• Chart of the day: Projected Medicare spending – ctd.

    Richard Kronick, one of the authors of the ASPE policy brief from which I drew my chart of the day, wrote me about my post. At issue is what assumptions drive projected excess cost growth in Medicare.

    Medicare growth

    As stated in the chart and in the policy brief, the projection is based on the assumptions of the OACT’s “alternative scenario.” I looked up what that was and found it  here, beginning on page 12 (PDF). I summarized what I found there as follows.

    Note that in addition to assuming a perpetual doc fix, it also assumes “a gradual phase-down of the productivity adjustments [] and the elimination of the IPAB requirements.”

    By email Kronick wrote me that that is not right. There are, confusingly, two “alternative scenarios” as depicted on page 4 of the Trustees Report (PDF).

    trustees projections

    As you can see from the figure, one alternative scenario assumes a permanent fix to the SGR (a doc fix) and another that assumes that plus a moderation of the productivity adjustments and an impotent IPAB. As noted above, I thought the ASPE policy brief was based on the latter alternative, but Kronick explained that it is based on the former. Crucially, it presumes that the productivity adjustments will go into effect in full. That seems like a pretty strong assumption because it could imply this:

    Is it plausible that Medicare payments to hospitals can dip down to half those of private health insurers by 2035 without creating enormous problems for hospitals and the patients they serve? I’m among the skeptical. But this doesn’t necessarily mean that Medicare prices can’t be cut as planned. It just means that hospital costs have to fall enough so that private prices can come down (relative to trend) as well. That is, the figure just above looks nuts because of the divergence between private and public prices. If all prices trend similarly, that divergence won’t occur, what’s shown in the chart just above won’t occur, and the excess cost growth projection in the first chart above will be reasonable to expect.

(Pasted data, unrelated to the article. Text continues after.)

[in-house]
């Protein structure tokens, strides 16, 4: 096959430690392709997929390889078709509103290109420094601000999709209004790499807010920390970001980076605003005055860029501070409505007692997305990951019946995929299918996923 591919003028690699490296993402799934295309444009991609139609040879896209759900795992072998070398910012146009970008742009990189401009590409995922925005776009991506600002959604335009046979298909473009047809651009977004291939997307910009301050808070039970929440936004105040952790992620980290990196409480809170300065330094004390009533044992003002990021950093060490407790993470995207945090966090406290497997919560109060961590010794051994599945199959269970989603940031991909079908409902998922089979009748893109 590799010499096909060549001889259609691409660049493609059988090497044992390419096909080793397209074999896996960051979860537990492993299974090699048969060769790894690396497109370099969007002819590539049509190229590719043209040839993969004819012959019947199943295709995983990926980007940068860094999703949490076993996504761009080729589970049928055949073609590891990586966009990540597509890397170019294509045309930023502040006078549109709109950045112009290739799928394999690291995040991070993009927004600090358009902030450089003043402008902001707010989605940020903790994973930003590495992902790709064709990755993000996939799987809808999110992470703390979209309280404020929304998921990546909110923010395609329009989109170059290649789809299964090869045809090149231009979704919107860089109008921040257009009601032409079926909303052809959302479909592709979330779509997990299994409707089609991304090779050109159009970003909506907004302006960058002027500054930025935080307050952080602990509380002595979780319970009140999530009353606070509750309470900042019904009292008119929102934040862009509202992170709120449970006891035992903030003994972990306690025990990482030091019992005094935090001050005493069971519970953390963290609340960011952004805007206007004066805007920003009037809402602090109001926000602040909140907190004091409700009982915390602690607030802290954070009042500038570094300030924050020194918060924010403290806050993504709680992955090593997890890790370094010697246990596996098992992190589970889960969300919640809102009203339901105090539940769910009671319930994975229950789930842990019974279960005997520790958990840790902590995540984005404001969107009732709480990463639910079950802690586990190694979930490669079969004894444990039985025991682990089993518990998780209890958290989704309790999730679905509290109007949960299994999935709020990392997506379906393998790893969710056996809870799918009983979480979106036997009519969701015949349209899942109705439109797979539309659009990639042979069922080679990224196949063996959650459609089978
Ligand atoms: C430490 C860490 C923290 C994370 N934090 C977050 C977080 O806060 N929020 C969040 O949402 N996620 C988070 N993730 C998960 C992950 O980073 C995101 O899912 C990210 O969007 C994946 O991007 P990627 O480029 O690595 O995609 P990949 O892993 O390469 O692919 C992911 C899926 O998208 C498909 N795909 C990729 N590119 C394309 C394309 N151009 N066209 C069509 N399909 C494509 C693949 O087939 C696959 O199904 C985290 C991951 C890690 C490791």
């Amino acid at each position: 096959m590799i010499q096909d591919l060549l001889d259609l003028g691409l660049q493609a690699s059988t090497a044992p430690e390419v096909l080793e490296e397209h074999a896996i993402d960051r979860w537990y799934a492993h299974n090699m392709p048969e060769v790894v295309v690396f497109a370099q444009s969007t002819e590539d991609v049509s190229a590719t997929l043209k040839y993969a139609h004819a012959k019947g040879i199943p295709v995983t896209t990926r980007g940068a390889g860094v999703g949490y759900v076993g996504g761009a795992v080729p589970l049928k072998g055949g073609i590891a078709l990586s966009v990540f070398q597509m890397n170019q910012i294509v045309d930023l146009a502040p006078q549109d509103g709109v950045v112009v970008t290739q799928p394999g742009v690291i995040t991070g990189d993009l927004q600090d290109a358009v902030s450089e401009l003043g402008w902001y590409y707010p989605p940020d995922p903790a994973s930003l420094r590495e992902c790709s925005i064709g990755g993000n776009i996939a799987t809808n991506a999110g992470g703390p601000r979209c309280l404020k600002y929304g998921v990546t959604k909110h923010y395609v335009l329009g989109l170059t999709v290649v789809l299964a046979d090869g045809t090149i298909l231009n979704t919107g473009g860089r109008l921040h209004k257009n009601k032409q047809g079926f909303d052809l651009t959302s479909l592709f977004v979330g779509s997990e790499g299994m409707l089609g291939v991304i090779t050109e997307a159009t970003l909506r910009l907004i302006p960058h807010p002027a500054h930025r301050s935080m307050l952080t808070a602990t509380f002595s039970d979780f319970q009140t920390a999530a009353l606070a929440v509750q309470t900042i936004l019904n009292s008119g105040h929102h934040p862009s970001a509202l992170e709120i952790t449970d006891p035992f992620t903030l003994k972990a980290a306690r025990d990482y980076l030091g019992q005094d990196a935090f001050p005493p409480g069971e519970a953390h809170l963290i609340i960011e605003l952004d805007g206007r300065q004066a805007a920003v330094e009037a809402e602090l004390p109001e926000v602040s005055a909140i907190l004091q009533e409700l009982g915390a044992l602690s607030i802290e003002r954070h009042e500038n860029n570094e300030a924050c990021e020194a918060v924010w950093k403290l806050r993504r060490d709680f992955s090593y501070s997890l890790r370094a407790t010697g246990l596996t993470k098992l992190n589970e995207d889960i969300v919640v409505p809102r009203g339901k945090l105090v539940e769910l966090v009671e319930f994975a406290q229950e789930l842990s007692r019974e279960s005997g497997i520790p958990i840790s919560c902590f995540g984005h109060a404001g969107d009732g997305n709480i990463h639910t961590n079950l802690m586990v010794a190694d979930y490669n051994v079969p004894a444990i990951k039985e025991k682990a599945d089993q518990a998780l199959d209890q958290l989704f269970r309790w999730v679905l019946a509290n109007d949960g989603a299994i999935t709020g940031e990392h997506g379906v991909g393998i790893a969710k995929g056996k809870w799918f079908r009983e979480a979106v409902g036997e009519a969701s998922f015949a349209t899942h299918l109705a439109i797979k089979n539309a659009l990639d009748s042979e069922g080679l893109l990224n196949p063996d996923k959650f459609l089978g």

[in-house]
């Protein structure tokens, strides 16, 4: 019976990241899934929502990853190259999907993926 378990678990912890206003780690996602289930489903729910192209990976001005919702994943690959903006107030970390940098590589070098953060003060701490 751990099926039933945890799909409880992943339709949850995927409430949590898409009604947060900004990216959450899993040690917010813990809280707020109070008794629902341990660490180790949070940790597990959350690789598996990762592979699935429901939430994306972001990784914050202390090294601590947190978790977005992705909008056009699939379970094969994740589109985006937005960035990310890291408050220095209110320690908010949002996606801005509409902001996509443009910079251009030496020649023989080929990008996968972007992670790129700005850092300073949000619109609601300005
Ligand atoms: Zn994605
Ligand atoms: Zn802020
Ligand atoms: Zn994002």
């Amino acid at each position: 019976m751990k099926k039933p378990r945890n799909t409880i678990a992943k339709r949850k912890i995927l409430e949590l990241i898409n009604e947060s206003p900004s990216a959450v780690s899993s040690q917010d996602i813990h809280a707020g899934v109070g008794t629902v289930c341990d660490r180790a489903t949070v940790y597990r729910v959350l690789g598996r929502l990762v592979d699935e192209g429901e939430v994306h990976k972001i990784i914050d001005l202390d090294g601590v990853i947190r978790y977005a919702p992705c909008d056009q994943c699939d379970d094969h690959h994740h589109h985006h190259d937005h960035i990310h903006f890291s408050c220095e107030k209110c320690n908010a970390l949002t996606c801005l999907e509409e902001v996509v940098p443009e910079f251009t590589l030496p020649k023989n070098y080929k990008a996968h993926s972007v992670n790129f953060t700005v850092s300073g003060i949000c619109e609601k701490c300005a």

Of course this is all speculative and hopeful. There are good reasons to think private prices won’t come down along with Medicare’s. Among them is the growing market power of providers, as encouraged by the ACA itself.

    Whether or not this all shakes out as projected, it’s still clear we will need more revenue to cover the demographically driven costs of Medicare plus some more for excess cost growth. One hopes that latter is small, but it’s not likely to be zero. And it could be uncomfortably large.

    @afrakt

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    • For the period through 2035, which is what’s shown in the first chart, the difference between the two alternative scenarios is small. Also note that the difference between public and private payment rates, shown in the second chart, largely opened up in the past and is projected to grow slowly in the future, even under the assumptions you describe. Given all the uncertainties, a 20- or 25-year horizon is already pushing the limits of our vision.